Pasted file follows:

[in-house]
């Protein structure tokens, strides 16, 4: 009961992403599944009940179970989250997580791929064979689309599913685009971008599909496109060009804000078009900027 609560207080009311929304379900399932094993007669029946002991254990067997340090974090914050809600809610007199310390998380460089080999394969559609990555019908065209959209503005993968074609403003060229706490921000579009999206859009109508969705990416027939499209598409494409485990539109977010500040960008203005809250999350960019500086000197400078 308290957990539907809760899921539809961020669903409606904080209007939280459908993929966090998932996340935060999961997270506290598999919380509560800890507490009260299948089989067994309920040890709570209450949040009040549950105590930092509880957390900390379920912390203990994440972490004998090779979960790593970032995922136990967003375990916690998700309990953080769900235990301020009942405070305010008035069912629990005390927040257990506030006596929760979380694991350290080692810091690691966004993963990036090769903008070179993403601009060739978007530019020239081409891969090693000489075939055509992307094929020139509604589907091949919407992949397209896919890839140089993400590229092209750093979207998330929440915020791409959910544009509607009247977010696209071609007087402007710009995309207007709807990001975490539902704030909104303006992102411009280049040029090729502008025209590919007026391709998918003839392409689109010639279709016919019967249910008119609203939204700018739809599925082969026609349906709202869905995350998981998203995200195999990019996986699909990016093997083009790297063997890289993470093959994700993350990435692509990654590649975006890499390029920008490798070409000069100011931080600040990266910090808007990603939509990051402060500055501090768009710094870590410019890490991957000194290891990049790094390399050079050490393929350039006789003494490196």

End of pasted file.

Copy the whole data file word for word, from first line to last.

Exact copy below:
[in-house]
């Protein structure tokens, strides 16, 4: 009961992403599944009940179970989250997580791929064979689309599913685009971008599909496109060009804000078009900027 609560207080009311929304379900399932094993007669029946002991254990067997340090974090914050809600809610007199310390998380460089080999394969559609990555019908065209959209503005993968074609403003060229706490921000579009999206859009109508969705990416027939499209598409494409485990539109977010500040960008203005809250999350960019500086000197400078 308290957990539907809760899921539809961020669903409606904080209007939280459908993929966090998932996340935060999961997270506290598999919380509560800890507490009260299948089989067994309920040890709570209450949040009040549950105590930092509880957390900390379920912390203990994440972490004998090779979960790593970032995922136990967003375990916690998700309990953080769900235990301020009942405070305010008035069912629990005390927040257990506030006596929760979380694991350290080692810091690691966004993963990036090769903008070179993403601009060739978007530019020239081409891969090693000489075939055509992307094929020139509604589907091949919407992949397209896919890839140089993400590229092209750093979207998330929440915020791409959910544009509607009247977010696209071609007087402007710009995309207007709807990001975490539902704030909104303006992102411009280049040029090729502008025209590919007026391709998918003839392409689109010639279709016919019967249910008119609203939204700018739809599925082969026609349906709202869905995350998981998203995200195999990019996986699909990016093997083009790297063997890289993470093959994700993350990435692509990654590649975006890499390029920008490798070409000069100011931080600040990266910090808007990603939509990051402060500055501090768009710094870590410019890490991957000194290891990049790094390399050079050490393929350039006789003494490196």